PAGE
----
Naive to expect

It is naive to expect any bureaucracy to take brilliant innovations and put them to good use.  Bureaucracies ask different questions…” – Darwi Odrade, Chapterhouse: Dune

I’d seen this quote in May at Dave Snowden’s Cognitive Edge Advanced Practitioner Course.  I saw it again today in his slide deck from his recent Knowledge Management World Conference closing keynote speech.

It continues,

These are the typical questions,… Who gets the credit? Who will be blamed if it causes problems?  Will it shift the power structure, costing jobs?  Or will it make some subordinate department more important?”

It’s funny to reread the words because I had a conversation just the other day with someone instructing me on why an innovation was not well received.  I was struck then and I’m struck again that the testing of innovations against self-preservation was seen as “just the way we do things around here,” or something beyond inspection.  “Nothing to see here!” I guess.

It’s sad to say, but if you’re trying to innovate within a bureaucracy, the cause is lost.  You’re living in the Driving People Sea and you’re most likely adrift.

Head toward the Driving Change island if you can because there is hope you can one day prevail if you can carve out and protect some territory amidst the bureaucracy.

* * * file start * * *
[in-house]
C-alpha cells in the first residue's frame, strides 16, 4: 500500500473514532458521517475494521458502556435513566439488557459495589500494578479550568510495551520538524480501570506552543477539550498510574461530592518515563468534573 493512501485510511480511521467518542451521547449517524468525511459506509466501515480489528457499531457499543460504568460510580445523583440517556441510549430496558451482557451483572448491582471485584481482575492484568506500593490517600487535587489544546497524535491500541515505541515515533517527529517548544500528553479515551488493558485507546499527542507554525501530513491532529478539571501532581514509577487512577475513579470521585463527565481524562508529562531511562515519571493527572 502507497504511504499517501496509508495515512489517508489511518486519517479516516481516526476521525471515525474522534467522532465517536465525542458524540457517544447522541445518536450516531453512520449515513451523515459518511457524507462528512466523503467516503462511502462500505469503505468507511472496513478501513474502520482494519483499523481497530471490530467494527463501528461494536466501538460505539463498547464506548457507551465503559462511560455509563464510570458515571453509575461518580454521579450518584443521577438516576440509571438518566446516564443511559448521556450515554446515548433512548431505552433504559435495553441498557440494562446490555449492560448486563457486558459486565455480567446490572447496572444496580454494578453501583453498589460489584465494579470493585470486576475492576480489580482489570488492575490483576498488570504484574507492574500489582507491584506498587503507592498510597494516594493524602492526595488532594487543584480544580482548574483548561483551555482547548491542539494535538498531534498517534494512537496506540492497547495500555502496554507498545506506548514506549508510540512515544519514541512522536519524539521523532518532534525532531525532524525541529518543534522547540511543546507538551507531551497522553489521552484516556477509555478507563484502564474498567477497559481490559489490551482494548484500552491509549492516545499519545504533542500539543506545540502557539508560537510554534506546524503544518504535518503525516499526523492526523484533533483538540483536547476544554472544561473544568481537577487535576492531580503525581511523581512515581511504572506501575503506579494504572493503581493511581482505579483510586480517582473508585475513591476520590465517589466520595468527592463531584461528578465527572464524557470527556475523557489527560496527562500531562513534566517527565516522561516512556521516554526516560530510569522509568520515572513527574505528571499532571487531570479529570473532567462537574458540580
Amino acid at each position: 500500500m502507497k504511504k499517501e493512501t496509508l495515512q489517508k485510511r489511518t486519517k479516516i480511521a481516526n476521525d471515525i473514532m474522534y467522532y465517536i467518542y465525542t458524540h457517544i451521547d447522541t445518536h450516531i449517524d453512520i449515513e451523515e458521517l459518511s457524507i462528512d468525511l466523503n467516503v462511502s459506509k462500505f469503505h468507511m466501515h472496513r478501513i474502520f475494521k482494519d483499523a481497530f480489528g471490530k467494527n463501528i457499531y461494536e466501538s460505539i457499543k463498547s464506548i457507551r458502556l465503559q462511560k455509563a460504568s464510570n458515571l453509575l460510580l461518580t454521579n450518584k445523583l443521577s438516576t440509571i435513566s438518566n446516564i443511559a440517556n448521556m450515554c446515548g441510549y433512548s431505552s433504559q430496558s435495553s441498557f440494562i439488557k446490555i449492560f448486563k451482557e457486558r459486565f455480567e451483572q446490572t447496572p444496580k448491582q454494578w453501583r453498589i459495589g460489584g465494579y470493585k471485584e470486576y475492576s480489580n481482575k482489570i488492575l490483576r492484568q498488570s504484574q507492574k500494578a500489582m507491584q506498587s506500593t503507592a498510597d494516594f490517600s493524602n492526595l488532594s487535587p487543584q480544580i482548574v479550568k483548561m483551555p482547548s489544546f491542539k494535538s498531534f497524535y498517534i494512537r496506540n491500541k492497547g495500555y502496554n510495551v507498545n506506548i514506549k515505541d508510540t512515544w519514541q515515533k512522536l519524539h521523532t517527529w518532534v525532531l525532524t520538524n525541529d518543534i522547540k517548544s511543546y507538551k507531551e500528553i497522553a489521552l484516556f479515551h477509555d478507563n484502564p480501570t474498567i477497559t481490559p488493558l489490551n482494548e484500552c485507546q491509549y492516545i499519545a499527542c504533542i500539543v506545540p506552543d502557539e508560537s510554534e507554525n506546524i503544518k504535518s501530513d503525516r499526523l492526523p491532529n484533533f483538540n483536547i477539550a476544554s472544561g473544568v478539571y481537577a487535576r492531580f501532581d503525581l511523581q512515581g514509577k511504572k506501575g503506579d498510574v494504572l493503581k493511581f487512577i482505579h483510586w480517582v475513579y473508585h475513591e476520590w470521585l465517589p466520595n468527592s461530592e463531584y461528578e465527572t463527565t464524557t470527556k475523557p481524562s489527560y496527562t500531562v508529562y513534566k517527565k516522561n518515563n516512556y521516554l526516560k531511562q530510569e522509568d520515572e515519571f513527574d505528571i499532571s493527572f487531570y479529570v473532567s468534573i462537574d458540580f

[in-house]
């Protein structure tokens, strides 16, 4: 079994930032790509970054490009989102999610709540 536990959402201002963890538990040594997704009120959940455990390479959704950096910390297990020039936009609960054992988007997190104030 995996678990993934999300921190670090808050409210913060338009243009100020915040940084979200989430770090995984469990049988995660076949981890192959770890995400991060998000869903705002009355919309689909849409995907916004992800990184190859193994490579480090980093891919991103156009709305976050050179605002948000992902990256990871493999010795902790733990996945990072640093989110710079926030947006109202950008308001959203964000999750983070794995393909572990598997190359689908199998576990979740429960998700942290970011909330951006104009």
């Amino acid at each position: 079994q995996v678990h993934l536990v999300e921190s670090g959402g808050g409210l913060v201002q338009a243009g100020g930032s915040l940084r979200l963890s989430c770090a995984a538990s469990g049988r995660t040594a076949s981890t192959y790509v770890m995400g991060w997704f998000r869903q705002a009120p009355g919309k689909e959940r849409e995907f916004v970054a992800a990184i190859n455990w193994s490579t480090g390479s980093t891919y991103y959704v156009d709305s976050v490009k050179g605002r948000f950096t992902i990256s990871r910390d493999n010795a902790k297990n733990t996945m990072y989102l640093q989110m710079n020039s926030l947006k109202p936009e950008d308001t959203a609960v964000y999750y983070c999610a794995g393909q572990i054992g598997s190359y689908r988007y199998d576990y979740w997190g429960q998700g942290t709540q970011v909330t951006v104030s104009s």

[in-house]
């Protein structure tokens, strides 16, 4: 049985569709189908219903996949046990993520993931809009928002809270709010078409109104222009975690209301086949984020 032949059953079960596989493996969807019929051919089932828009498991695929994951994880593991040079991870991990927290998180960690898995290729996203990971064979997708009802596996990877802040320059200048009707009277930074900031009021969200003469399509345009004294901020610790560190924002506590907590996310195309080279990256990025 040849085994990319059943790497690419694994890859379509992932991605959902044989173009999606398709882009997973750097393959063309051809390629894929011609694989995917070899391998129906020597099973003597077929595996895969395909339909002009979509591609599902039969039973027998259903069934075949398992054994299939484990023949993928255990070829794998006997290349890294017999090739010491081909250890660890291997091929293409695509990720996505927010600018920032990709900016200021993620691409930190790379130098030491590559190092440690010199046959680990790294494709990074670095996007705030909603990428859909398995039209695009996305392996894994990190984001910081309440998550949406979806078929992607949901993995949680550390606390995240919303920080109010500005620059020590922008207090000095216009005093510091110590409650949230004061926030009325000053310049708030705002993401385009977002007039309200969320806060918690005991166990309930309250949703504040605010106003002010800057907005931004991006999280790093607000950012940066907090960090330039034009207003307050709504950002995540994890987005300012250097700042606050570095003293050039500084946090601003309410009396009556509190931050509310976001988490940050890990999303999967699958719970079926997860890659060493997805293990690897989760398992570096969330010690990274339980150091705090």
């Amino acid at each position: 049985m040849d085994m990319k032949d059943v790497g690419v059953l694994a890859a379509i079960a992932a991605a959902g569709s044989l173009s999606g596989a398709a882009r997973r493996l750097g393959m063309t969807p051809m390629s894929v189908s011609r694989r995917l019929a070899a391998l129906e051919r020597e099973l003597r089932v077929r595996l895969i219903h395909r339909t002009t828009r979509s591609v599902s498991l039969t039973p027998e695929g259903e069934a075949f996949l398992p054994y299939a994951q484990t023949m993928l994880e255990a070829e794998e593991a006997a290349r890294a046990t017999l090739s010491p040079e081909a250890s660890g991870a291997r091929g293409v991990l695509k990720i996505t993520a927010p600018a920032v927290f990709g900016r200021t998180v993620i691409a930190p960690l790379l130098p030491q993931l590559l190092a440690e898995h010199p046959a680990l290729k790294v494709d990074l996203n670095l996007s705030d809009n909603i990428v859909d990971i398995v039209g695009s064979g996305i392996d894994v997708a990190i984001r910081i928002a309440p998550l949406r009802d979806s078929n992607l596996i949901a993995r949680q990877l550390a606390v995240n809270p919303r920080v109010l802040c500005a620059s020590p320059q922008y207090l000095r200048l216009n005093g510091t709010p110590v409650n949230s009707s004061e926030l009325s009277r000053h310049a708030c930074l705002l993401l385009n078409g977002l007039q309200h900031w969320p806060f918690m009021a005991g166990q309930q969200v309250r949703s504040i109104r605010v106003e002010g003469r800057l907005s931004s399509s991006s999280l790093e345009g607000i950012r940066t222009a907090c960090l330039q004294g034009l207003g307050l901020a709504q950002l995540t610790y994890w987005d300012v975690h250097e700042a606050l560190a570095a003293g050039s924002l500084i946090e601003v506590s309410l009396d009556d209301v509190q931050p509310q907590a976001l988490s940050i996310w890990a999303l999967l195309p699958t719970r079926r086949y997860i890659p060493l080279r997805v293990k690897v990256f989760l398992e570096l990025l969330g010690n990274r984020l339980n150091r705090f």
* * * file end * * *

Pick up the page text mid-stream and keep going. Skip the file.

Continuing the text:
Let them ask those questions. Use your policy buffer to protect you.  Someday your island of driving change will win.

See my old post introducing the policy buffer for more information.

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Link Fuel

Regularly I recharge my change driving batteries by sampling the delightful links my friends send me.

As I prepared for the long holiday weekend–Happy 4th of July by the way!–I thought, “Why not offer up some link fuel for my Engine for Change friends?”  Enjoy!

Charles Green reveals the silly secrets of strategy in You Too Can Be a Strategy Consultant.  Don’t get fooled by a strategy hack again. [Nancy – Thanks for the link.]

Rogue Polymath has been busy clarifying our minds with several Thinking Thursday posts.  Enjoy Murphy’s Law, Inductive and Deductive ReasoningEdward Tufte – Supergraphic and Abilene Paradox.

RSA Animate offers an excellent 10 minute video illustration of Daniel Pink‘s Drive.

If you can’t avoid using PowerPoint slides in your work Seth Godin offers his 200 Slide Solution, Toastmasters International’s magazine introduces us to Pecha Kucha in What is Pecha Kucha? and Captain Joe Bradley would tell you to improve your presentation using an Assertion and Evidence format (see my old professor Michael Alley’s Rethinking the Design of Presentation Slides).  If you want to be great at presentations, PowerPoint or not, buy Tufte’s The Cognitive Style of PowerPoint: Pitching Out Corrupts Within. The booklet is only $7 and reading it will change the way you produce and absorb all PowerPoint presentations.